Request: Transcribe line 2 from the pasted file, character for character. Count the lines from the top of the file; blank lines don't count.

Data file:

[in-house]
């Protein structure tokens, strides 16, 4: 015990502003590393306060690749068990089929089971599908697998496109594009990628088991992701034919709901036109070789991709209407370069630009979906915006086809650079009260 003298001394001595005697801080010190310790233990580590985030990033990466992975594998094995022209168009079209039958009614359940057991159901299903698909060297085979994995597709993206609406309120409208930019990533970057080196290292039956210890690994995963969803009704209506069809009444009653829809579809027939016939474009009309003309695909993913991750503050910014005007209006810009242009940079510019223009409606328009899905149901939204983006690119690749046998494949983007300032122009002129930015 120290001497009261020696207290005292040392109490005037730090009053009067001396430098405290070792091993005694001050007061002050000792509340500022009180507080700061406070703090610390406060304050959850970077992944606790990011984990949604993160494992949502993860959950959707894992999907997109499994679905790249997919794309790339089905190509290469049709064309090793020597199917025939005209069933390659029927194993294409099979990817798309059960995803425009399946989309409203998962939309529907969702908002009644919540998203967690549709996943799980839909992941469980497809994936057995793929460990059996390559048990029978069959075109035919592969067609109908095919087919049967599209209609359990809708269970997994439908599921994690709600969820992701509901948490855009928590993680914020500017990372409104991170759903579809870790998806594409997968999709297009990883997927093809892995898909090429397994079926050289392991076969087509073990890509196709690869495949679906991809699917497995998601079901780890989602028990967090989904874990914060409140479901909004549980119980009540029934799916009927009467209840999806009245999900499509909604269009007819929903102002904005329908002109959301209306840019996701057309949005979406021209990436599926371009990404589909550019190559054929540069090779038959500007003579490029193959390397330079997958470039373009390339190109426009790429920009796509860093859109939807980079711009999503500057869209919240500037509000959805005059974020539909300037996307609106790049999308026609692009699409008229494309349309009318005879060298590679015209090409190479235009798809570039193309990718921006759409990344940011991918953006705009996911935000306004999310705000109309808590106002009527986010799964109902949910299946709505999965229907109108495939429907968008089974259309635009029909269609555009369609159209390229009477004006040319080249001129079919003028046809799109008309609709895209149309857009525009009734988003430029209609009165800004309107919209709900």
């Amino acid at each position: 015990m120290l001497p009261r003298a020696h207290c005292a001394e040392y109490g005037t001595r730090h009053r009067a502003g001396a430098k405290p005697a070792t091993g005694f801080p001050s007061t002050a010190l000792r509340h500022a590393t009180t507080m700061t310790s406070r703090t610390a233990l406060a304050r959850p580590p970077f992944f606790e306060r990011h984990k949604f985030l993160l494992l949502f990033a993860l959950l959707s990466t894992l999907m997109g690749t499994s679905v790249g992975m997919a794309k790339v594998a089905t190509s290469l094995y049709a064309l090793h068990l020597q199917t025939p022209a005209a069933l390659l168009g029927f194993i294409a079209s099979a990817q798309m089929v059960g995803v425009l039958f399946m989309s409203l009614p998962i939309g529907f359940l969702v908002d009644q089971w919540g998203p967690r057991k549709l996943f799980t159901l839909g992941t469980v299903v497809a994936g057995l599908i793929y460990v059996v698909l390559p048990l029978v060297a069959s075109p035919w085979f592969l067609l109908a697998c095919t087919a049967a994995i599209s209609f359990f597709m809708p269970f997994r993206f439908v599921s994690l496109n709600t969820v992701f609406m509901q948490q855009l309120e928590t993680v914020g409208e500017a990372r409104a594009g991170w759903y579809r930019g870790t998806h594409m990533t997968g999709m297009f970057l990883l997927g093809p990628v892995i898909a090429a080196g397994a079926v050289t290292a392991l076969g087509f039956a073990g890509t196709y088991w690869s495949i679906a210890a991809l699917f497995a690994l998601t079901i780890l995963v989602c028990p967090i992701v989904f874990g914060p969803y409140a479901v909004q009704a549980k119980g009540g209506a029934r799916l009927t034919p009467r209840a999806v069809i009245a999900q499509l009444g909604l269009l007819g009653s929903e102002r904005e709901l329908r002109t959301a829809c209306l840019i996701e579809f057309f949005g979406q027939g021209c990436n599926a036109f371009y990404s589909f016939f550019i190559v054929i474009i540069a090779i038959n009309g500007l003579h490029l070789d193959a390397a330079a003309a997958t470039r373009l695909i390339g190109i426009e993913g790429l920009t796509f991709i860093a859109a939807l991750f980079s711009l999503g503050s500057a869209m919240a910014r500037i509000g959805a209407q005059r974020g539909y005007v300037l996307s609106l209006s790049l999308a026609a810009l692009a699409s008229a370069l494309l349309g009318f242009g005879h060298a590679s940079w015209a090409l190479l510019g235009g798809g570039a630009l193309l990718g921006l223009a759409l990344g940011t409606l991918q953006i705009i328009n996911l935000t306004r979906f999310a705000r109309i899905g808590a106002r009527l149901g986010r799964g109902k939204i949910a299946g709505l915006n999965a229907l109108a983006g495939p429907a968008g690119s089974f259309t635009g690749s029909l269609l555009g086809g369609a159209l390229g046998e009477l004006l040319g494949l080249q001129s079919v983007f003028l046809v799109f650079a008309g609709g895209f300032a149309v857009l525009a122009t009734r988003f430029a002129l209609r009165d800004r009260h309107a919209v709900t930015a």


């Protein structure tokens, strides 16, 4: 015990502003590393306060690749068990089929089971599908697998496109594009990628088991992701034919709901036109070789991709209407370069630009979906915006086809650079009260 003298001394001595005697801080010190310790233990580590985030990033990466992975594998094995022209168009079209039958009614359940057991159901299903698909060297085979994995597709993206609406309120409208930019990533970057080196290292039956210890690994995963969803009704209506069809009444009653829809579809027939016939474009009309003309695909993913991750503050910014005007209006810009242009940079510019223009409606328009899905149901939204983006690119690749046998494949983007300032122009002129930015 120290001497009261020696207290005292040392109490005037730090009053009067001396430098405290070792091993005694001050007061002050000792509340500022009180507080700061406070703090610390406060304050959850970077992944606790990011984990949604993160494992949502993860959950959707894992999907997109499994679905790249997919794309790339089905190509290469049709064309090793020597199917025939005209069933390659029927194993294409099979990817798309059960995803425009399946989309409203998962939309529907969702908002009644919540998203967690549709996943799980839909992941469980497809994936057995793929460990059996390559048990029978069959075109035919592969067609109908095919087919049967599209209609359990809708269970997994439908599921994690709600969820992701509901948490855009928590993680914020500017990372409104991170759903579809870790998806594409997968999709297009990883997927093809892995898909090429397994079926050289392991076969087509073990890509196709690869495949679906991809699917497995998601079901780890989602028990967090989904874990914060409140479901909004549980119980009540029934799916009927009467209840999806009245999900499509909604269009007819929903102002904005329908002109959301209306840019996701057309949005979406021209990436599926371009990404589909550019190559054929540069090779038959500007003579490029193959390397330079997958470039373009390339190109426009790429920009796509860093859109939807980079711009999503500057869209919240500037509000959805005059974020539909300037996307609106790049999308026609692009699409008229494309349309009318005879060298590679015209090409190479235009798809570039193309990718921006759409990344940011991918953006705009996911935000306004999310705000109309808590106002009527986010799964109902949910299946709505999965229907109108495939429907968008089974259309635009029909269609555009369609159209390229009477004006040319080249001129079919003028046809799109008309609709895209149309857009525009009734988003430029209609009165800004309107919209709900």